A better understanding of the geography of entrepreneurship has been increasingly recognized as an important element in explaining variations in economic development patterns in Dubai, Abu Dhabi, the Middle East and elsewhere. That said, the entrepreneurship process indeed tends to begin with individuals that possess unique personal attributes and have a penchant for risk-taking and achievement. However, these entrepreneurs are rarely lone individuals who rely primarily on their extraordinary efforts and talents to overcome the difficulties inherent in the formation of a new firm or idea. Instead, the entrepreneurial process is the result of an interaction between an individual and the entrepreneurial ecosystem. Entrepreneurs are more likely to thrive and be innovative in environments that provide a healthy mix of institutions, regulatory regimes, infrastructure, venture capital, and demand for products, capable of nurturing innovation and opportunity.
These entrepreneurial ecosystems tend to be explicitly geographically bounded phenomenon in their more successful well-known manifestations, particularly in cities such as for example Stanford and Boston. In the UAE, some of the essential ingredients for building a thriving entrepreneurial ecosystem are already in place. The recent announcement by the Dubai Future Foundation, in partnership with several universities, to establish economic and creative free zones to encourage innovation entrepreneurship among students is an excellent starting point for Calvin • Farel and Inventive Ventures to launch our platforms fundraiser, MembersClub and jumpstarter. Our platform approaches are well-aligned with the country’s chosen path of transitioning from oil to a more knowledge-based economy.
These initiatives bode well for the future trajectory of the UAE’s entrepreneur ecosystem. It’s crucial in our opinion that UAE universities continue to build momentum by developing more impactful partnerships with key industries while simultaneously realigning the curriculum and upskilling both educators and students to meet market demand.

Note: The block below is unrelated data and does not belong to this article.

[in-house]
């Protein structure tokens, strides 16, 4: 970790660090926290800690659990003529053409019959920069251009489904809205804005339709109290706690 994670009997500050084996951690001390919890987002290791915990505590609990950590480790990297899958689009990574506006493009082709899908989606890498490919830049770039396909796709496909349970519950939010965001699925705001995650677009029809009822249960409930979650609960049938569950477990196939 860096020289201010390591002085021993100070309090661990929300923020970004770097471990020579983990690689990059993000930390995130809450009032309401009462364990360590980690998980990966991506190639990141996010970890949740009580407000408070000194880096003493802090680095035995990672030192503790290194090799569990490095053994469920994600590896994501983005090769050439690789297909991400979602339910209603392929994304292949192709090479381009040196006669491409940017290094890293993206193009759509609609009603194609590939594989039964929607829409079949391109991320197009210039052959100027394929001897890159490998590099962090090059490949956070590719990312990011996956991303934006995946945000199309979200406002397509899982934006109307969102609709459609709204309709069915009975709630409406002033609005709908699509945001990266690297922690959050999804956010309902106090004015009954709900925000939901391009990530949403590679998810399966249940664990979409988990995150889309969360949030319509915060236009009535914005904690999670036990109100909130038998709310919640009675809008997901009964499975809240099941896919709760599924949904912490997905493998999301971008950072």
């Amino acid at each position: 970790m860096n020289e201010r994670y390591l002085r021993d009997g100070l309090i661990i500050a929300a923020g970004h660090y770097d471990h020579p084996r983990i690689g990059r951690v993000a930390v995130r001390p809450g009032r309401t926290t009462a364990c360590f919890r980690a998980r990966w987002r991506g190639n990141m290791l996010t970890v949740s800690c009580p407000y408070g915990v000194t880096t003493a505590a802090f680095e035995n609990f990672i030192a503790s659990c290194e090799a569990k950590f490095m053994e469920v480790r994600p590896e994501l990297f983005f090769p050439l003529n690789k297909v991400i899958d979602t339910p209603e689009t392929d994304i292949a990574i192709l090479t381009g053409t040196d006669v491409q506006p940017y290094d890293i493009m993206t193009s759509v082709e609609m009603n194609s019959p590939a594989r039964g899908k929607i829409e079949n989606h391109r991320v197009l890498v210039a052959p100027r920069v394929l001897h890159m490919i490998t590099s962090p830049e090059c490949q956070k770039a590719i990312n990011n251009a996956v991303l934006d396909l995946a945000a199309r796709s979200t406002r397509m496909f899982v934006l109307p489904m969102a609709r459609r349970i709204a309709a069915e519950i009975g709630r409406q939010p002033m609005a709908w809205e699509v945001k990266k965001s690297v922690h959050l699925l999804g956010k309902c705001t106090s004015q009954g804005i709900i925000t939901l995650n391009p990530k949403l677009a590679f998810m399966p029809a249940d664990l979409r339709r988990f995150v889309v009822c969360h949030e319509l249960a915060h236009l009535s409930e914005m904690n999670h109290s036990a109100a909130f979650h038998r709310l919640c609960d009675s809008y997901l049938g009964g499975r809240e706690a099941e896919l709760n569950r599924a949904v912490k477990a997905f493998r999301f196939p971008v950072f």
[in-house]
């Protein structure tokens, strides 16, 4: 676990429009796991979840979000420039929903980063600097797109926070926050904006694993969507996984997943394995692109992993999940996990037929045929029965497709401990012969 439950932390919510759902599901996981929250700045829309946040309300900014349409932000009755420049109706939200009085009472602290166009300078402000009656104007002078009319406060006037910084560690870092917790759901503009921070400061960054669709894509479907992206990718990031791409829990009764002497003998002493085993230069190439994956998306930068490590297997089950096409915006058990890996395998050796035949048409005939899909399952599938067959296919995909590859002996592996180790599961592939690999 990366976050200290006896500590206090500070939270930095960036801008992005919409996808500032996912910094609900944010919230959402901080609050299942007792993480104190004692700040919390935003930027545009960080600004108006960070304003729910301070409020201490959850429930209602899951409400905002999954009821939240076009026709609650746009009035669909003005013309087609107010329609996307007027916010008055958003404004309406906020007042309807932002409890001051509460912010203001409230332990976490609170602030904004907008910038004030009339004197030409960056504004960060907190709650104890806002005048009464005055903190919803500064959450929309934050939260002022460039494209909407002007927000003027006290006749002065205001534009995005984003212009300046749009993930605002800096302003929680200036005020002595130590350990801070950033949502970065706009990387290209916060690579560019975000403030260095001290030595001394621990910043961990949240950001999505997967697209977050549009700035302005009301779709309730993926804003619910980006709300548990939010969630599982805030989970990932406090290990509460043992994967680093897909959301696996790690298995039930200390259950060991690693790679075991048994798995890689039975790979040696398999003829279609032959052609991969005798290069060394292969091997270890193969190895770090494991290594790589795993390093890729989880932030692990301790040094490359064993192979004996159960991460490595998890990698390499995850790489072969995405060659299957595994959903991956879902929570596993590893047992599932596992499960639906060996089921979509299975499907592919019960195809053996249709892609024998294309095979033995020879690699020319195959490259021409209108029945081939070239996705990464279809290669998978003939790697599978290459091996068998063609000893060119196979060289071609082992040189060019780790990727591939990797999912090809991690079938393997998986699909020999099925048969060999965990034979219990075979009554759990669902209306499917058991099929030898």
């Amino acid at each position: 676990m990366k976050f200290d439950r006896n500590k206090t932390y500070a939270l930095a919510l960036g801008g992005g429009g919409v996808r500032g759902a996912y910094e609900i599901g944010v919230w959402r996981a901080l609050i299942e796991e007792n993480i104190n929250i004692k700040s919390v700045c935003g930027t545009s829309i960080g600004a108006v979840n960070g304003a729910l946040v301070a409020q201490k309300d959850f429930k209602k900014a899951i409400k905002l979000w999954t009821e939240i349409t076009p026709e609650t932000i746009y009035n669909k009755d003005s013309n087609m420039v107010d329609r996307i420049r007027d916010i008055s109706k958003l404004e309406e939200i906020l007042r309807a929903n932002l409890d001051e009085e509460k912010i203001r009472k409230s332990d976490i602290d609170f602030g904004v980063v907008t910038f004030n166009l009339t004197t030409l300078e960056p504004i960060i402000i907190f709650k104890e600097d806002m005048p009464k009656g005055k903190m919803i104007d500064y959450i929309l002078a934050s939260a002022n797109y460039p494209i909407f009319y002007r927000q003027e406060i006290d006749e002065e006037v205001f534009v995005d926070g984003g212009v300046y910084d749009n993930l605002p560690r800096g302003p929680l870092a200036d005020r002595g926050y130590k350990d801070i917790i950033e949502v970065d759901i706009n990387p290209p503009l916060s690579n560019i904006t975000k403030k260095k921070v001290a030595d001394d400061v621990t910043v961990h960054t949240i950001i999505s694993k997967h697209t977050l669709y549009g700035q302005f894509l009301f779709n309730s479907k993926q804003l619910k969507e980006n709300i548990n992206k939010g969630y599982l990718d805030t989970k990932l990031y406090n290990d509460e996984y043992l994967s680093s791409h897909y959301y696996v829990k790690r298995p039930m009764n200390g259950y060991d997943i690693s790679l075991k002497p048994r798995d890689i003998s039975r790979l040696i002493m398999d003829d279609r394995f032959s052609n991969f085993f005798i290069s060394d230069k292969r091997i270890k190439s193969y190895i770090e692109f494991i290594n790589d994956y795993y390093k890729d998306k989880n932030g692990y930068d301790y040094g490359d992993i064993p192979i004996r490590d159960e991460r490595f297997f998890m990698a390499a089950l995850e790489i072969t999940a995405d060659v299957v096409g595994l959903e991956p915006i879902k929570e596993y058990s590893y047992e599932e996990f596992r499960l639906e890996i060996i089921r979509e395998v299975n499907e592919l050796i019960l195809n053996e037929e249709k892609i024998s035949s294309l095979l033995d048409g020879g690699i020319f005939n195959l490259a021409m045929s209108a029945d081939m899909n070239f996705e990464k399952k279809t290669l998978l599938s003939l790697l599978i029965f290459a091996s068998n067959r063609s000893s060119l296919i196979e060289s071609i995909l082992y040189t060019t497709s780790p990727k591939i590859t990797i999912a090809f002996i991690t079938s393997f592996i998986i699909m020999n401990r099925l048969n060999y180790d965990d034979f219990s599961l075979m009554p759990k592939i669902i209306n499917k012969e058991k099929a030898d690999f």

The entrepreneurial ecosystem in the UAE is also flourishing because of the rapid development of a more favorable regulatory and commercial environment in both Abu Dhabi and Dubai, which have become preferred destinations for start-up companies in the Middle East. Both cities are already sizeable markets with many venture capital firms headquartered in each city, thus offering many small business start-ups the opportunity to develop scalable innovations at speed. Many cities in the other Emirates started also developing important entrepreneurial initiatives.
The Future Council on Entrepreneurship and Innovation in Dubai recently set up by the Dubai Future Foundation, is essentially a ‘think tank’ focused on developing a future road map for the Dubai entrepreneurship and innovation ecosystem. The council has been charged with figuring out how to empower a culture of innovation particularly, in partnership with other institutions, universities, and entrepreneurs. The initiatives being developed by the council are likely to provide a vital policy framework for further developing a preferred entrepreneurial ecosystem for start-ups and investors from around the globe.
Of course, now is not the time for complacency. One of the most difficult challenges facing emerging start-up communities in the United States has been embracing a culture of failure, where most start-ups fail within five years. So it is important to accept the likelihood that not all start-ups are guaranteed to succeed. Therefore, patience and high quality mentoring are crucial ingredients for success as the UAE moves along the path towards building an even more effective entrepreneurial ecosystem and Calvin • Farel and Inventive Ventures want to take an active role in building and developing that ecosystem.